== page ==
2020 was the hottest year on record, highlighting that we are experiencing the impacts of climate change now. Park and recreation professionals, who serve nearly every community in the U.S., are poised to advance climate mitigation and adaptation strategies to build environmental and community resiliency through the power of local parks and recreation.
However, understanding the specific climate change challenges facing each community and developing associated strategies park and recreation professionals can utilize is difficult and at best, as few aggregated resources on the subject exist. As part of Sasaki’s 2020 research grant program, Sasaki, in partnership with the National Recreation and Park Association (NRPA) created a toolkit for resilient parks: Climate.Park.Change.
Climate.Park.Change., a web-based platform, compiles data on how climate change affects park and recreation spaces and suggests physical design solutions that address climate impacts as well as other community challenges. This toolkit initially focuses on the Intermountain West region, an area identified where research is lacking compared to most coastal cities and towns. The ultimate goal of this toolkit is to give park and recreation professionals the tools needed to create climate-ready parks and build community and environmental resilience.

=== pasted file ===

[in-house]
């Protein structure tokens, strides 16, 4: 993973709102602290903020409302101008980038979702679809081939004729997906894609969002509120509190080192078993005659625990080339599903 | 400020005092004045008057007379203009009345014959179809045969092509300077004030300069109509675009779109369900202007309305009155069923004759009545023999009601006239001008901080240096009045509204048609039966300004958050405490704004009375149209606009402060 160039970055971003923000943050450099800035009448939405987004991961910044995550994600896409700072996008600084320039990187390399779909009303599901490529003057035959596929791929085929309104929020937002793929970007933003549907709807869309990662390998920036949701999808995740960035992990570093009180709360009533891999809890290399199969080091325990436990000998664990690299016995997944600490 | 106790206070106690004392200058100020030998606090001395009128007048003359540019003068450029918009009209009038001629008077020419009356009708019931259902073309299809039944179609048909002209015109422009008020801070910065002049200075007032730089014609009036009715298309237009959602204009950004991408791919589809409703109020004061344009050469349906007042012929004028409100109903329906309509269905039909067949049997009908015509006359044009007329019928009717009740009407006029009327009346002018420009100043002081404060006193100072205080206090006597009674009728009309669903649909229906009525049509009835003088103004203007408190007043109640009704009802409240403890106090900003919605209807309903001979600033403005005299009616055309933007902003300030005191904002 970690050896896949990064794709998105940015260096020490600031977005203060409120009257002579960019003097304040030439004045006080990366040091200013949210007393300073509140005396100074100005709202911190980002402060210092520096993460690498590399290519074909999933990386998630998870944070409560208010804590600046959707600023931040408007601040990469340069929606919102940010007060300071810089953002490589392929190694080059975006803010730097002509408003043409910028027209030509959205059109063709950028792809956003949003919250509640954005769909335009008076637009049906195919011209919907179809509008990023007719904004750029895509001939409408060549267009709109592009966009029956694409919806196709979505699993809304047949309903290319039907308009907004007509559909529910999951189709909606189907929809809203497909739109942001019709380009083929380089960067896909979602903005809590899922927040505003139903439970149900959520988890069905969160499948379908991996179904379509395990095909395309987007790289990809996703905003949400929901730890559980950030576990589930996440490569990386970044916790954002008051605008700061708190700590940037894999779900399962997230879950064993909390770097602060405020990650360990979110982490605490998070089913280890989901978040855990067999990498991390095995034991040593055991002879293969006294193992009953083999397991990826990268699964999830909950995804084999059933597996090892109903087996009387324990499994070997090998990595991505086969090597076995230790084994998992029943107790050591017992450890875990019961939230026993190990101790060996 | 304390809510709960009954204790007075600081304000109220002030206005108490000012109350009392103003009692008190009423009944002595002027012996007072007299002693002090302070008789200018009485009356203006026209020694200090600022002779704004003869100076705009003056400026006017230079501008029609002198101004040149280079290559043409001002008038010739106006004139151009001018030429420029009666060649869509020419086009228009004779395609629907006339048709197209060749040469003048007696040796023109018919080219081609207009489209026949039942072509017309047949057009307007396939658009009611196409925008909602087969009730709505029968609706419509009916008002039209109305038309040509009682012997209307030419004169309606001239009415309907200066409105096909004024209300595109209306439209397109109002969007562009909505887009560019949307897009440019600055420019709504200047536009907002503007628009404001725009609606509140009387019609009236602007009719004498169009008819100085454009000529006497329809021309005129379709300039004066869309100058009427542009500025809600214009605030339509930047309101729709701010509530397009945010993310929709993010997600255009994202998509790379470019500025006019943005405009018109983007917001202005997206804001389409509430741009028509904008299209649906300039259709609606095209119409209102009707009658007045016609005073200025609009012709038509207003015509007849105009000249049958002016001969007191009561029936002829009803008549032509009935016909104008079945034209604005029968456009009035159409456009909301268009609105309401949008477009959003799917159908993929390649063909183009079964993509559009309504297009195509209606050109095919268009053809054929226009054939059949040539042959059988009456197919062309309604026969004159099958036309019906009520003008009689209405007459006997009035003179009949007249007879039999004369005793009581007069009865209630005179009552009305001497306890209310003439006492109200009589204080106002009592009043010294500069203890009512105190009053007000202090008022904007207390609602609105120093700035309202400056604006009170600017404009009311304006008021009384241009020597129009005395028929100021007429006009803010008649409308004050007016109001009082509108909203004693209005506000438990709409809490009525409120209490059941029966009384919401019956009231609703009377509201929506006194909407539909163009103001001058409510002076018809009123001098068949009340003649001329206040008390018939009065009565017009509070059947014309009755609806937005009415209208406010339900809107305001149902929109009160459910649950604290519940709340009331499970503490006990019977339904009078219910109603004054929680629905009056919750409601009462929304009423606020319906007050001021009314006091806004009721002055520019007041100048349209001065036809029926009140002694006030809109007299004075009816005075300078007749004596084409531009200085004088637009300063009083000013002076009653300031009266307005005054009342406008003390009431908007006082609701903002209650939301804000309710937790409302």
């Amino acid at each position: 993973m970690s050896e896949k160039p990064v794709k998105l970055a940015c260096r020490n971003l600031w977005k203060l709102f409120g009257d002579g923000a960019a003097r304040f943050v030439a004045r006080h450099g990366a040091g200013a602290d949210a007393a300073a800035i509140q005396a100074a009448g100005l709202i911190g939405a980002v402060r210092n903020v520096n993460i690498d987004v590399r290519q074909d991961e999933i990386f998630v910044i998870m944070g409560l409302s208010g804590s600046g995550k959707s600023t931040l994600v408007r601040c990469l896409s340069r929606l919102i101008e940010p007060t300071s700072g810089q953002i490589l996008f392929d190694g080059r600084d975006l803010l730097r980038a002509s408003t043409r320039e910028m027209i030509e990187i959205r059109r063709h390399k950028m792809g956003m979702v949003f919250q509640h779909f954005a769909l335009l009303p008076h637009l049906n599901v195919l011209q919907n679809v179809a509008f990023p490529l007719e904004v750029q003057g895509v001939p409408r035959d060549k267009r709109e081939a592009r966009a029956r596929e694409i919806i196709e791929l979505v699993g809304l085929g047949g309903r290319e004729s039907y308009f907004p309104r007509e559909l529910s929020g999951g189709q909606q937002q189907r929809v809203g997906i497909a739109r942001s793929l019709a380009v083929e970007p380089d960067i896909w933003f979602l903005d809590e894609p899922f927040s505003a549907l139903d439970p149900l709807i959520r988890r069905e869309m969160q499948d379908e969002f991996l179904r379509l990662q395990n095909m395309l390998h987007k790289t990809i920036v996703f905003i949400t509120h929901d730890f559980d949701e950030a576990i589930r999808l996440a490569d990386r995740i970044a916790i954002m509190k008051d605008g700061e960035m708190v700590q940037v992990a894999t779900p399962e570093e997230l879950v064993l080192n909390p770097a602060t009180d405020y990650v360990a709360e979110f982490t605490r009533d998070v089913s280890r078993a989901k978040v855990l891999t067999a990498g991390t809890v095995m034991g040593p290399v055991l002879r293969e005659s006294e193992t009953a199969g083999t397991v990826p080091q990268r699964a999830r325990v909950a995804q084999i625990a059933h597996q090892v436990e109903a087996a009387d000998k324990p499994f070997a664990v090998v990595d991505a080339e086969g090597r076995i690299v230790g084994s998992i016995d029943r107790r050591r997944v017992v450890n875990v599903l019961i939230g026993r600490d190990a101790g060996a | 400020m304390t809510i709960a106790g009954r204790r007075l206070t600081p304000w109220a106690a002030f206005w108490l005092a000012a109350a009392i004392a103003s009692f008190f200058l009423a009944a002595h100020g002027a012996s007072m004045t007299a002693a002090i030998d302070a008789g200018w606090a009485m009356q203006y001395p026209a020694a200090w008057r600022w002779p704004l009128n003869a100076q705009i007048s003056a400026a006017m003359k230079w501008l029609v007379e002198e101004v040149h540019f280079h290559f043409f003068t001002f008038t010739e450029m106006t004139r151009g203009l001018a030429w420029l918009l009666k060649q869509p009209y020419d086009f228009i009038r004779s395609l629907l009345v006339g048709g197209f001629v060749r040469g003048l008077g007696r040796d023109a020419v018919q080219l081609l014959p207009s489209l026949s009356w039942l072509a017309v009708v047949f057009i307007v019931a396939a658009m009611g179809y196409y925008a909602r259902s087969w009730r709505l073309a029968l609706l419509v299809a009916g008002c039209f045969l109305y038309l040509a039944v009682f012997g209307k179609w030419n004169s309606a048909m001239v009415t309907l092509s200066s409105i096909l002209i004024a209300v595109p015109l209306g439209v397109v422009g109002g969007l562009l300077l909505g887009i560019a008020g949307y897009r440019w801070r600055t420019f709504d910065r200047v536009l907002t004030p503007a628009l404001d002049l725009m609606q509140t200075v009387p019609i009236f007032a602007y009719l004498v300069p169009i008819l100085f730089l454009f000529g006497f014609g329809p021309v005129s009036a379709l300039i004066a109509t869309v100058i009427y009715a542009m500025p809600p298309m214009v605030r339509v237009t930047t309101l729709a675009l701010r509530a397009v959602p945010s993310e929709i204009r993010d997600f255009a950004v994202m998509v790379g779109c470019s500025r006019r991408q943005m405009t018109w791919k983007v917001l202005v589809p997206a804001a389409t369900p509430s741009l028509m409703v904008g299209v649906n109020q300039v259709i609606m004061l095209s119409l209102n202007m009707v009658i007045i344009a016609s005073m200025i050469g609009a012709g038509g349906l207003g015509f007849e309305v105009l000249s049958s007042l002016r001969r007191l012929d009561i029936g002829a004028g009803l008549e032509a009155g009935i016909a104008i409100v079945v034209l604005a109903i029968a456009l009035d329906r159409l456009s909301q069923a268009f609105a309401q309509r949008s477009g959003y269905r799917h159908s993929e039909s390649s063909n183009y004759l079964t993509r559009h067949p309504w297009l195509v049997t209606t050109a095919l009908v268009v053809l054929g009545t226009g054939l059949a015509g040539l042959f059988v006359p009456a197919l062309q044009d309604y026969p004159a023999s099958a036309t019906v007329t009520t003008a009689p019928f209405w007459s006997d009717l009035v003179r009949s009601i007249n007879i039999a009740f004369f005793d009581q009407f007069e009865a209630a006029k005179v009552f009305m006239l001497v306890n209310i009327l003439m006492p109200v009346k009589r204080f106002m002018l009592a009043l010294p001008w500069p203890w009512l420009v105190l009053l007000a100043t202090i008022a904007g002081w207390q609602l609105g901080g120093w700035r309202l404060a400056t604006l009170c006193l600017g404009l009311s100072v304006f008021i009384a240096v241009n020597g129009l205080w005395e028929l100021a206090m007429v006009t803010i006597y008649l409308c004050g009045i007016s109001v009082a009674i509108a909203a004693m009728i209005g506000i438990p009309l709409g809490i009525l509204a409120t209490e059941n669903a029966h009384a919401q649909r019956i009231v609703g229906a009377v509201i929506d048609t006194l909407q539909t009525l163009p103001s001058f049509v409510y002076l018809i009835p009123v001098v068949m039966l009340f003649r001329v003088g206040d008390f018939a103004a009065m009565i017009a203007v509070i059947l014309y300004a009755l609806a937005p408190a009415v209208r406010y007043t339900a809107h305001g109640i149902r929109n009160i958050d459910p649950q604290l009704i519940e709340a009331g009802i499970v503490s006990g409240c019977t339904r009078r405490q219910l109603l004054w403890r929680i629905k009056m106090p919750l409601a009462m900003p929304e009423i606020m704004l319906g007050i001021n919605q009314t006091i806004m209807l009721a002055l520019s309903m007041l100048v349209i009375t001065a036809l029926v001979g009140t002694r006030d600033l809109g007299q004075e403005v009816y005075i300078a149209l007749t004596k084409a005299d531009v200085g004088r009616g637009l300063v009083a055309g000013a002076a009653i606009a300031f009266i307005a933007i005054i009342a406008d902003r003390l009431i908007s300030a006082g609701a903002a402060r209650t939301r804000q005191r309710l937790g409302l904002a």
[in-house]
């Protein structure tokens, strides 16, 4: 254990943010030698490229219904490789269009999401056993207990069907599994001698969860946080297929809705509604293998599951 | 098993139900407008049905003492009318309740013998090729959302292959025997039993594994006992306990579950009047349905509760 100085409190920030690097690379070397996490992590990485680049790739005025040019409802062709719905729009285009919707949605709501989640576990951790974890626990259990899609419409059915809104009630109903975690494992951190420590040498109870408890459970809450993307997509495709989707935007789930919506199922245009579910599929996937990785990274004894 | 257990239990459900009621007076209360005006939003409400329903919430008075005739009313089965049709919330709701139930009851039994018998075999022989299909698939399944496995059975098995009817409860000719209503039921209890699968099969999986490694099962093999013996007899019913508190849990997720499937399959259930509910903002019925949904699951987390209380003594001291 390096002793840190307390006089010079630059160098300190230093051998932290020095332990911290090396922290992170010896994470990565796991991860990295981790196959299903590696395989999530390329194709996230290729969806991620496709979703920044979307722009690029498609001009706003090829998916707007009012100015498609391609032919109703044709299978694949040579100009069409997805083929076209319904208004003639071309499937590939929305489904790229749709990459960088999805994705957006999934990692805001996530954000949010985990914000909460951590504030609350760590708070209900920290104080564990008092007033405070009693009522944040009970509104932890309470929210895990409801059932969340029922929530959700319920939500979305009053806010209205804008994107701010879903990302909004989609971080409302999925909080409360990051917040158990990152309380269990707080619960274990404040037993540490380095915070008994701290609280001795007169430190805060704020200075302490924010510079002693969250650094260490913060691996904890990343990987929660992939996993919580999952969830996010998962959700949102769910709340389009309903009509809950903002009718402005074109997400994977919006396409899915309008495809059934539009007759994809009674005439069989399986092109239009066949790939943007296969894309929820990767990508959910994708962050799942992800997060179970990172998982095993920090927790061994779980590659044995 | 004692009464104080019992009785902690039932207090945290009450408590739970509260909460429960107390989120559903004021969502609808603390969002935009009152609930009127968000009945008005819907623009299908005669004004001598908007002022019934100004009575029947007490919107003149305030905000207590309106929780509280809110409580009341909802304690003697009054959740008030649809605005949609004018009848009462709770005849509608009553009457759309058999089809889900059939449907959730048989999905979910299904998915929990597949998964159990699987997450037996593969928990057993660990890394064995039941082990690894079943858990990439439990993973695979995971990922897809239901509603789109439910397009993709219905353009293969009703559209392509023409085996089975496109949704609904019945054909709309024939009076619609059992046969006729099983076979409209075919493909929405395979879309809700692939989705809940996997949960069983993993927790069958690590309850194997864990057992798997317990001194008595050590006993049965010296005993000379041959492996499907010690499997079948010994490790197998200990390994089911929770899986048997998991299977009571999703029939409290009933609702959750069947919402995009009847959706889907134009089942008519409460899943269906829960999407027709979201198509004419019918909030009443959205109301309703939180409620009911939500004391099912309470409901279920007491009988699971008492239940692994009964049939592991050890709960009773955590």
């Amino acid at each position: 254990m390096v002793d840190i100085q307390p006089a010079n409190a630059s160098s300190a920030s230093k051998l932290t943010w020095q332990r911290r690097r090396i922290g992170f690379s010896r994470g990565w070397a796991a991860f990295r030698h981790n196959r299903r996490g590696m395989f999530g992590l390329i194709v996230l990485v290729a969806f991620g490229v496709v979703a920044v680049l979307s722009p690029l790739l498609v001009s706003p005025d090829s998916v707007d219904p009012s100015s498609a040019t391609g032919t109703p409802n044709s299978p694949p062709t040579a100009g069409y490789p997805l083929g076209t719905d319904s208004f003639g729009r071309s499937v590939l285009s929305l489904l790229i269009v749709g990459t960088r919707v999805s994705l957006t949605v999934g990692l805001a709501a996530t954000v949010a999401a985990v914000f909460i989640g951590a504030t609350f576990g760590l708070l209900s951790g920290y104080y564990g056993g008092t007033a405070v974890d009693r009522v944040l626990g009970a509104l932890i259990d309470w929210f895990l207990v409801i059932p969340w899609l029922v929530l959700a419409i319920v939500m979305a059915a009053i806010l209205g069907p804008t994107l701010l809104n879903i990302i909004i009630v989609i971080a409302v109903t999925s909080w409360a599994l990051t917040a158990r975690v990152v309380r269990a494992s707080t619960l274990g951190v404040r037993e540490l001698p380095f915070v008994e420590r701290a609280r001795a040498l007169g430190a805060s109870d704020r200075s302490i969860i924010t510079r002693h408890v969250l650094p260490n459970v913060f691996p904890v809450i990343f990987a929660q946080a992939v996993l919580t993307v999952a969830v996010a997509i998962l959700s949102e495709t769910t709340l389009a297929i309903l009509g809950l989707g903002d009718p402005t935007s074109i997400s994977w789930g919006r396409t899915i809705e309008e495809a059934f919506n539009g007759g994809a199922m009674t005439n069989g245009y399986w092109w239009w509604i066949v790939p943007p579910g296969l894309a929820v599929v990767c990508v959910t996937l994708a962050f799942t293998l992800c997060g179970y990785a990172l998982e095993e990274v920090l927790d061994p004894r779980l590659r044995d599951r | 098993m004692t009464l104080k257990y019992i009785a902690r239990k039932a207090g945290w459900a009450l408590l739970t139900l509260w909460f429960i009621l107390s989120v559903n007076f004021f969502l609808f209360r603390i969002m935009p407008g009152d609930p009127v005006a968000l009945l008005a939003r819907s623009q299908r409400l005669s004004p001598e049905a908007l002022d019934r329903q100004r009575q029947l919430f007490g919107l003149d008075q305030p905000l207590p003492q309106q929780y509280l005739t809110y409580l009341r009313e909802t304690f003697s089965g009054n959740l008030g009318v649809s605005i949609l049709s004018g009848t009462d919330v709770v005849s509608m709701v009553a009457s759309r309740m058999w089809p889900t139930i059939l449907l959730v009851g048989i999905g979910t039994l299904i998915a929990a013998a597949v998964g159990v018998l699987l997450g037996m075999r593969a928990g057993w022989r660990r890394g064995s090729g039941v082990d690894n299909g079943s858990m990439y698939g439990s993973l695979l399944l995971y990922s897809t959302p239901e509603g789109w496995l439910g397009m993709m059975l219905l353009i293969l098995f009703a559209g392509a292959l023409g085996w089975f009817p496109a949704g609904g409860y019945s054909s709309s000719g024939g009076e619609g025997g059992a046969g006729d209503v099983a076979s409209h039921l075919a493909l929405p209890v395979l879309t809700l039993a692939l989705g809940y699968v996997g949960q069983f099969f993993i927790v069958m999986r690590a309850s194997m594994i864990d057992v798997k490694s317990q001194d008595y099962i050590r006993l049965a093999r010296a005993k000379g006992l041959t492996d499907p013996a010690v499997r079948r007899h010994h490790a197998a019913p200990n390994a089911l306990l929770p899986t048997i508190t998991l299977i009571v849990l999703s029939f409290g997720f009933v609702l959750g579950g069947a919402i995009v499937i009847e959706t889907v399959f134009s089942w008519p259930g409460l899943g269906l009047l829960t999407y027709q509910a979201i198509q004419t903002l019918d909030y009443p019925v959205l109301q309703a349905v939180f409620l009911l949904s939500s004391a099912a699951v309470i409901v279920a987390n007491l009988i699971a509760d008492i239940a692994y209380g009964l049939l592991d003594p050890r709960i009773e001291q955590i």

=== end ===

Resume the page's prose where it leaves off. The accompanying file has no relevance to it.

“Our urban parks provide one of the greatest opportunities to both adapt to, and mitigate for, the impacts of climate change,” says Sasaki’s research lead on the project, Anna Cawrse, ASLA, PLA, co-director of Sasaki’s Denver office. “In partnership with NRPA, Sasaki focused on a region of the country less publicized for climate impacts to create a resource that outlines data, threats, and strategies to arm designers and parks agencies with a guide to more resilient planning and design.“
The toolkit will allow professionals to explore regional impacts arising from climate change and associated climate adaptation design strategies. These strategies will be tailored for the park and recreation profession to adapt their infrastructure to combat the climate-related environmental, health, social, and economic impacts facing their communities. The tool will prioritize strategies that are replicable across varying park and recreation systems, achieve maximum community improvement, and promote equitable investment.